Enforcing Regional Boundaries for AI services: Using AWS SCPs to Restrict Access

The vast potential of the cloud comes with the responsibility of managing resources efficiently and securely. For organizations with specific regional requirements, controlling where users deploy resources is crucial. Some entities that require more control might even want to control which AWS services are their developers allowed to use.
With the rapid buildup of AI related services on AWS side once again we face the problem of data governance and localization. After all, data is the fuel for all the AI. As mentioned in our earlier article on AI Opt Out, AWS might be processing our and our customers data in a way or region that we would not want it to. 
In this article we will investigate how to control which regions are available to organization members and try to restrict the services they can use. 

AWS Service Control Policies (SCPs) provide a powerful tool to enforce restrictions and ensure compliance with internal policies. With 

Setting Up Regional Restrictions

To restrict resource creation to specific regions, you can leverage the aws:RequestedRegion condition in your SCP. Here's a breakdown of the steps involved:

{
    "Version": "2012-10-17",
    "Statement": [
        {
            "NotAction": [
                "iam:*" //list of globally excluded services to be enabled 
            ],
            "Resource": "*",
            "Effect": "Deny",
            "Condition": {
                "StringNotEquals": {
                    "aws:RequestedRegion": [
                        "eu-central-1",
                        "eu-west-1"
                    ]
                }
            },
            "ArnNotLike": {
                    "aws:PrincipalARN": [
                        "arn:aws:iam::*:role/AdminRoleWithException"                    ]
                }
        }
    ]
} 

The above Statement prevents all services outside of the 2 selected regions (Frankfurt and Ireland). However, since in AWS we have services that are considered Global (not bound to any single region) there needs to be an exception added. Services like IAM, CloudFront, Route53 need to be allow listed in order to work. To make things short I’ve removed all the global services from the SCP but they can be found here : https://docs.aws.amazon.com/organizations/latest/userguide/orgs_manage_policies_scps_examples_general.html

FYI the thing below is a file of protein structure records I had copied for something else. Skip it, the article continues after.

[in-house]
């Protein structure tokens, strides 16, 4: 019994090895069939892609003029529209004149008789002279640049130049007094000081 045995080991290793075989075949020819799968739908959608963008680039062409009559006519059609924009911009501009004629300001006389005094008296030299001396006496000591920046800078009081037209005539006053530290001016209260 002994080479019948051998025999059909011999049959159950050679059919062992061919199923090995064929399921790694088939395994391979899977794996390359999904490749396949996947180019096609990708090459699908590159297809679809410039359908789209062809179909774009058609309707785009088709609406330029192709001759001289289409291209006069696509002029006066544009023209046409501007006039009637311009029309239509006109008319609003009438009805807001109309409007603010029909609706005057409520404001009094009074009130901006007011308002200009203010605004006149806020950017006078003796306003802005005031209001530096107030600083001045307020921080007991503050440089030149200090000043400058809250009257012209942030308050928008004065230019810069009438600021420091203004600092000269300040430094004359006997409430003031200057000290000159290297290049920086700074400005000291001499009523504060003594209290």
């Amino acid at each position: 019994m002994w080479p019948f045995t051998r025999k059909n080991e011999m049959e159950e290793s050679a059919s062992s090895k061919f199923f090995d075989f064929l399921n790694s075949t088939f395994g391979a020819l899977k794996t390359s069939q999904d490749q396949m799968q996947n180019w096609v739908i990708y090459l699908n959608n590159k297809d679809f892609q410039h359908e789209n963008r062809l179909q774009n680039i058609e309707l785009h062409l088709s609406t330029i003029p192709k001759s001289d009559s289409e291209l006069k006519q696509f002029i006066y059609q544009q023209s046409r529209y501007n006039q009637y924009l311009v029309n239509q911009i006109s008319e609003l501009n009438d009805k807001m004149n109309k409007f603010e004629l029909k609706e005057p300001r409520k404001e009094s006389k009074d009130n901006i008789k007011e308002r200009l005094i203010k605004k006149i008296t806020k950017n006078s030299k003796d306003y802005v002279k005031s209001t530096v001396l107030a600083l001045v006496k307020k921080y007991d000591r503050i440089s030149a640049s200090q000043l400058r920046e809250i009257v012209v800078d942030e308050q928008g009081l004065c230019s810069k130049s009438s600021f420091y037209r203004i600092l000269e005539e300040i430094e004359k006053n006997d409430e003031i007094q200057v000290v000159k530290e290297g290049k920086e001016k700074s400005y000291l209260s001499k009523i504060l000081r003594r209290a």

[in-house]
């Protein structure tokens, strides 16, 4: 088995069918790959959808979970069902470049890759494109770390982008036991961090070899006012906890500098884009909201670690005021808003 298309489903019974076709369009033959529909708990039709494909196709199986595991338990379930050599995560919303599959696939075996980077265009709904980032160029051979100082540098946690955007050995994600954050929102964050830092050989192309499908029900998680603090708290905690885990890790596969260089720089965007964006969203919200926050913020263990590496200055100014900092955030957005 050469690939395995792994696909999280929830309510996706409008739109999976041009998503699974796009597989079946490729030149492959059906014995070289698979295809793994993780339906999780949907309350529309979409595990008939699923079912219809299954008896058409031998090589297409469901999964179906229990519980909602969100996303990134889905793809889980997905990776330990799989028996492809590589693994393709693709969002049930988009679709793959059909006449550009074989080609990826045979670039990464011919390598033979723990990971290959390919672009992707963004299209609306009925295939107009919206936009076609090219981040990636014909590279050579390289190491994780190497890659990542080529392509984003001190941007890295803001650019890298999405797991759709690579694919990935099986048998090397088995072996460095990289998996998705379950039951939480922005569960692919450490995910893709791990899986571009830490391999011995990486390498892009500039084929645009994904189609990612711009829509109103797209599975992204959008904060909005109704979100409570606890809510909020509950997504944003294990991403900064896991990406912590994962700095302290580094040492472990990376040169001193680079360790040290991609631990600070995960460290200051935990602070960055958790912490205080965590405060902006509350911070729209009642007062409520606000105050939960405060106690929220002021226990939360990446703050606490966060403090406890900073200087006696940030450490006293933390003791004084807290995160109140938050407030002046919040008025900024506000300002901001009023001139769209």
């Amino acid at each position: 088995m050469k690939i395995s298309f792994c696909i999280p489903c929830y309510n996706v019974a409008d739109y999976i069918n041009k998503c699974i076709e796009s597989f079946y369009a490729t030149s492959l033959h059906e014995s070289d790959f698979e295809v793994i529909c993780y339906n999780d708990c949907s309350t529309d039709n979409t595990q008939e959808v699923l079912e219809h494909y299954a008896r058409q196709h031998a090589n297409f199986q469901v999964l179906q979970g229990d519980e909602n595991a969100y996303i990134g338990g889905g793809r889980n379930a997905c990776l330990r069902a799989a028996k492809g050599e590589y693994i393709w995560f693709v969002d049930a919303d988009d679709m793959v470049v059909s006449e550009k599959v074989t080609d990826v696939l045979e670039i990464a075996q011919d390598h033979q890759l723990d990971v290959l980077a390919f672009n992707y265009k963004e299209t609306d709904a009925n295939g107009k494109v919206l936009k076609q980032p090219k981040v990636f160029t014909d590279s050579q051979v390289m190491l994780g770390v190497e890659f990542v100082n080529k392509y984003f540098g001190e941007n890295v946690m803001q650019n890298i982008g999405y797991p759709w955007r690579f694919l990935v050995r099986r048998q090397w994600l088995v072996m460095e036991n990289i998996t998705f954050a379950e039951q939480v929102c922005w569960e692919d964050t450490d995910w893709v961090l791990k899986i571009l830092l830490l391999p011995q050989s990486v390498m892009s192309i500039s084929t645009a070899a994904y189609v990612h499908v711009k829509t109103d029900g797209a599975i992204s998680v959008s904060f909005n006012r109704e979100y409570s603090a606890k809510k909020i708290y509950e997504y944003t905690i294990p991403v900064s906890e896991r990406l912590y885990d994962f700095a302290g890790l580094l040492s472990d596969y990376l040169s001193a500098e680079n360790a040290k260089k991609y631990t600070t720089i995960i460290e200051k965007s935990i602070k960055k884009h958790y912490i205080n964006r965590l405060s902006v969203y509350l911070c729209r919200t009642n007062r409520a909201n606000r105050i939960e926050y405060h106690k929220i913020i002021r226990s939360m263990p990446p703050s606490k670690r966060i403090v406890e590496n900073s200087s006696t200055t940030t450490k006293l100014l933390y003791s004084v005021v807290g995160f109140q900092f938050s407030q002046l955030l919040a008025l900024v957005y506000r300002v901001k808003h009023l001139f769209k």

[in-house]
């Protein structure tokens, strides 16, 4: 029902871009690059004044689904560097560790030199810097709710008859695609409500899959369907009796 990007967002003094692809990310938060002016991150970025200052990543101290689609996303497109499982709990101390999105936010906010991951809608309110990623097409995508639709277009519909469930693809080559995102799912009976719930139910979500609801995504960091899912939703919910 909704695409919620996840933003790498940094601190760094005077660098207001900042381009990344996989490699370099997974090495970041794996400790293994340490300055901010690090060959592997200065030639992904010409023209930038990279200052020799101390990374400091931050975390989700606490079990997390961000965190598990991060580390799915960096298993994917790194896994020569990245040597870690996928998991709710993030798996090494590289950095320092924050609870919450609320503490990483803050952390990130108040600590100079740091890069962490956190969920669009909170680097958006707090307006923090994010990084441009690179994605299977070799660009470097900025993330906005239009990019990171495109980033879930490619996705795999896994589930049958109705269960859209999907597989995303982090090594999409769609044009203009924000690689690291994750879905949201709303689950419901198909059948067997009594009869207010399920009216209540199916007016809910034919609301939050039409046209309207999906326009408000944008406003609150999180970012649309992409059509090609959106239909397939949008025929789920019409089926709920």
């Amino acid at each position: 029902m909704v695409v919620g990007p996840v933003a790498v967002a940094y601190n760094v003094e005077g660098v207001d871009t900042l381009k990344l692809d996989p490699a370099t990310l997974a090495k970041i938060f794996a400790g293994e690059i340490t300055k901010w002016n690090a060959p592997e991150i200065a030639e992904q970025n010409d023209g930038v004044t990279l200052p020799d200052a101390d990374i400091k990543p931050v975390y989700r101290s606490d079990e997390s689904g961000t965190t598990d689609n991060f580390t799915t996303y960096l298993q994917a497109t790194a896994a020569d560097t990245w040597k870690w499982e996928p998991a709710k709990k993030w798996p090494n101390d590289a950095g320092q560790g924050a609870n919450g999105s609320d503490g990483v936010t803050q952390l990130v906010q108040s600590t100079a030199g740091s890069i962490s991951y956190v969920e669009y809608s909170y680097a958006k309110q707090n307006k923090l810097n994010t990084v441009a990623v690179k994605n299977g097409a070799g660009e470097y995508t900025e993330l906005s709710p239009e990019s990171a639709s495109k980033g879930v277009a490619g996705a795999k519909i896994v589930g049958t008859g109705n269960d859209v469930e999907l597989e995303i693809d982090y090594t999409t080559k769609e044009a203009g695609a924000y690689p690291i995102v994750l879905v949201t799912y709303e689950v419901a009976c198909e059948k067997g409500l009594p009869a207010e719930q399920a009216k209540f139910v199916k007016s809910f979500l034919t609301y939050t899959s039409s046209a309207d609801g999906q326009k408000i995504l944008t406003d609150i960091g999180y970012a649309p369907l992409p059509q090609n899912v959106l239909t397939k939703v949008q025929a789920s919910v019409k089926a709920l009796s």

It's also a good practice to have an exception from this for your Admins. The last section allows a role called AdminRoleWithException to be exempt from this and access all service in all regions (you should also protect this role with appropriate IAM statements).

Setting up Service Allow List

However, only restricting region usage might not be enough in some cases. Companies working in highly secure or regulated markets might want to go a step further and control what services are used and which of them are not available to their developers.

{
    "Version": "2012-10-17",
    "Statement": [
        {
            "NotAction": [
                "bedrock:*", //list of globally allowed services to be enabled 
"ec2:*",
"ssm:*"
            ],
            "Resource": "*",
            "Effect": "Deny",
            },
            "ArnNotLike": {
                    "aws:PrincipalARN": [
                        "arn:aws:iam::*:role/AdminRoleWithException"                    ]
                }

        }
    ]
}

The above policy only allows the services that are listed in the NotAction section to be usable to end users. In our example we only allow Bedrock, EC2 and Systems Manager however any production use of this policy requires consideration to make a curated list that suits the organization.
The way we have structured the policy it is compatible with the Region Restrictions presented earlier.

Benefits and Considerations

Combining the two SCPs mentioned above can position you very well to control which services are used inside of your organization and where. It will help you maintain compliance with regional data residency regulations. Restricting access to specific regions can also mitigate potential security risks associated with unauthorized deployments.

However, keep in mind that thoroughly testing and monitoring your SCP before deployment to avoid unintended consequences is required.

Conclusion

SCPs offer a robust mechanism for enforcing regional restrictions in AWS. By carefully defining your policy and understanding its implications, you can ensure your cloud resources are deployed in the right locations, optimizing costs, compliance, and security for your organization.

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